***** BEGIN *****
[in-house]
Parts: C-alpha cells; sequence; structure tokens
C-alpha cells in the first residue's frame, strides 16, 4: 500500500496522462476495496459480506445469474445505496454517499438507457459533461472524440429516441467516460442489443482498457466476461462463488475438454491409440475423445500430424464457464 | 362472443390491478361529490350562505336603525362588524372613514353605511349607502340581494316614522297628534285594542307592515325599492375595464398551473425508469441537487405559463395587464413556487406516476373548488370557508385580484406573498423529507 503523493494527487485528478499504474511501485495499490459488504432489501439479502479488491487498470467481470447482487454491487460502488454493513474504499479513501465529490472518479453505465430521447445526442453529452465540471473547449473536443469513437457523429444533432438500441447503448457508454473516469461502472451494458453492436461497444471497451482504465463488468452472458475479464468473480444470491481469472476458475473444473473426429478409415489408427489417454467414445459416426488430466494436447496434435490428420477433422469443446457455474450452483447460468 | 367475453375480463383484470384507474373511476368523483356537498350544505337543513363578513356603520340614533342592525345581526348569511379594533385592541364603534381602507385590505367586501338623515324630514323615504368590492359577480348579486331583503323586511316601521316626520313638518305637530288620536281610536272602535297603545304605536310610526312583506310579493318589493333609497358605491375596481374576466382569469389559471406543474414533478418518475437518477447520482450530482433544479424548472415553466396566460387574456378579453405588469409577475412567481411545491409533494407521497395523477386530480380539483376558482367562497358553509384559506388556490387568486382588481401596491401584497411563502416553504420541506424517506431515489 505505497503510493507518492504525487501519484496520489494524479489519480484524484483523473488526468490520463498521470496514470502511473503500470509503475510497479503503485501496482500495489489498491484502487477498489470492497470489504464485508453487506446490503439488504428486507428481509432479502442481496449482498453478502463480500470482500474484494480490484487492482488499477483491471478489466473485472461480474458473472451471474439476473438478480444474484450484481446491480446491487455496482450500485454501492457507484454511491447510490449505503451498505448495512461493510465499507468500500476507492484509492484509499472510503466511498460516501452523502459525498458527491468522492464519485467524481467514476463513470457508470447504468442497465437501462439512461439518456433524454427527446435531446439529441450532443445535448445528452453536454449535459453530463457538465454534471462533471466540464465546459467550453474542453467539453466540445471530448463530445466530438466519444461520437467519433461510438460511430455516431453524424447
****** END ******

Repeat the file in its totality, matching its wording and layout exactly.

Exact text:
[in-house]
Parts: C-alpha cells; sequence; structure tokens
C-alpha cells in the first residue's frame, strides 16, 4: 500500500496522462476495496459480506445469474445505496454517499438507457459533461472524440429516441467516460442489443482498457466476461462463488475438454491409440475423445500430424464457464 | 362472443390491478361529490350562505336603525362588524372613514353605511349607502340581494316614522297628534285594542307592515325599492375595464398551473425508469441537487405559463395587464413556487406516476373548488370557508385580484406573498423529507 503523493494527487485528478499504474511501485495499490459488504432489501439479502479488491487498470467481470447482487454491487460502488454493513474504499479513501465529490472518479453505465430521447445526442453529452465540471473547449473536443469513437457523429444533432438500441447503448457508454473516469461502472451494458453492436461497444471497451482504465463488468452472458475479464468473480444470491481469472476458475473444473473426429478409415489408427489417454467414445459416426488430466494436447496434435490428420477433422469443446457455474450452483447460468 | 367475453375480463383484470384507474373511476368523483356537498350544505337543513363578513356603520340614533342592525345581526348569511379594533385592541364603534381602507385590505367586501338623515324630514323615504368590492359577480348579486331583503323586511316601521316626520313638518305637530288620536281610536272602535297603545304605536310610526312583506310579493318589493333609497358605491375596481374576466382569469389559471406543474414533478418518475437518477447520482450530482433544479424548472415553466396566460387574456378579453405588469409577475412567481411545491409533494407521497395523477386530480380539483376558482367562497358553509384559506388556490387568486382588481401596491401584497411563502416553504420541506424517506431515489 505505497503510493507518492504525487501519484496520489494524479489519480484524484483523473488526468490520463498521470496514470502511473503500470509503475510497479503503485501496482500495489489498491484502487477498489470492497470489504464485508453487506446490503439488504428486507428481509432479502442481496449482498453478502463480500470482500474484494480490484487492482488499477483491471478489466473485472461480474458473472451471474439476473438478480444474484450484481446491480446491487455496482450500485454501492457507484454511491447510490449505503451498505448495512461493510465499507468500500476507492484509492484509499472510503466511498460516501452523502459525498458527491468522492464519485467524481467514476463513470457508470447504468442497465437501462439512461439518456433524454427527446435531446439529441450532443445535448445528452453536454449535459453530463457538465454534471462533471466540464465546459467550453474542453467539453466540445471530448463530445466530438466519444461520437467519433461510438460511430455516431453524424447